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HOME  > Past issues  > 2021 February 17 - 23  > Youth group: Lack of democracy in schools causes Japanese youth to become disillusioned with politics
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2021 February 17 - 23 [SOCIAL ISSUES]

Youth group: Lack of democracy in schools causes Japanese youth to become disillusioned with politics

February 17, 2021

Akahata ‘current’ column

The Osaka District Court recently issued a ruling ordering the prefectural government to compensate a female plaintiff, who was a student at a prefecture-owned high school, for damage caused by school rules forcing her to dye her naturally-brown hair black. The court ruling, however, recognized the school rules as legitimate.

In Japan, violations of students’ human rights frequently occur at schools. Students, for example, suffer sexual harassment and verbal and physical abuses from teachers. Students are required to comply with irrational school rules stipulating students’ hair color, hair style, and even the color of underwear. In addition, students’ efforts to revise such rules through student council activities are often ignored.

The Japan Youth Conference (JYC), a youth group working to reflect young people’s opinions in politics, last month submitted its proposal for “democracy in schools” to the Education Ministry. In the proposal, the JYC pointed out that students’ opinions are disregarded and thus they cannot exercise their right to democracy in practice, which constitutes a major factor contributing to political disillusionment among youth.

Irrational school rules and school management may instill a feeling of powerlessness in children. This is supported by a JYC survey. In the survey, in response to the question, “Do you think that your opinion can influence your school operations?”, about 70% of students surveyed said “No, I don’t think so.”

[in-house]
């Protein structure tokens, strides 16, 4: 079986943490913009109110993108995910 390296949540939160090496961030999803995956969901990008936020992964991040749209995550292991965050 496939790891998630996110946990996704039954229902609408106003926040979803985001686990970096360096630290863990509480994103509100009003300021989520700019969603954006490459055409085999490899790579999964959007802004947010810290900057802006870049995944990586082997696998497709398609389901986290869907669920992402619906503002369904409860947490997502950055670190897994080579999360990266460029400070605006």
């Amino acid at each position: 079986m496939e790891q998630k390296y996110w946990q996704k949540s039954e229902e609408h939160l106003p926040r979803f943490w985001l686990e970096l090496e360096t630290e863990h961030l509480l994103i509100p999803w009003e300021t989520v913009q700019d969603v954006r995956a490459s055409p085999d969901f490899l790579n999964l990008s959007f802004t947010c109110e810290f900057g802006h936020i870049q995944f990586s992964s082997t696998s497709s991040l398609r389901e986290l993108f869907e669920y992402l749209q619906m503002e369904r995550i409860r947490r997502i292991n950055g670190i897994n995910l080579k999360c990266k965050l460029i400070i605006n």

The JYC proposal calls for ministry action that meets students’ demands, such as instructing schools to incorporate rule revision procedures in their school rules, promoting students’ participation in school operations, and introducing the UN Convention on the Rights of the Child in teacher certification programs. The youth group also proposed that the ministry conduct a nationwide survey of schools regarding their school rules and their student council’s activities.

Young people are trying to make their voices heard in politics and a society as evidenced in the controversy over the Tokyo Olympic head’s sexist remarks. Putting more importance on opinions of young people and children is the first step to be taken now toward creating a society which actually values individual human rights.

Past related articles:
> Some Japanese school rules allow teachers to check even the color of female students' panties [March 30, 2018]
> Forced dark-dying hair at school violates human rights: JCP Kira [December 6 & 10, 2017]
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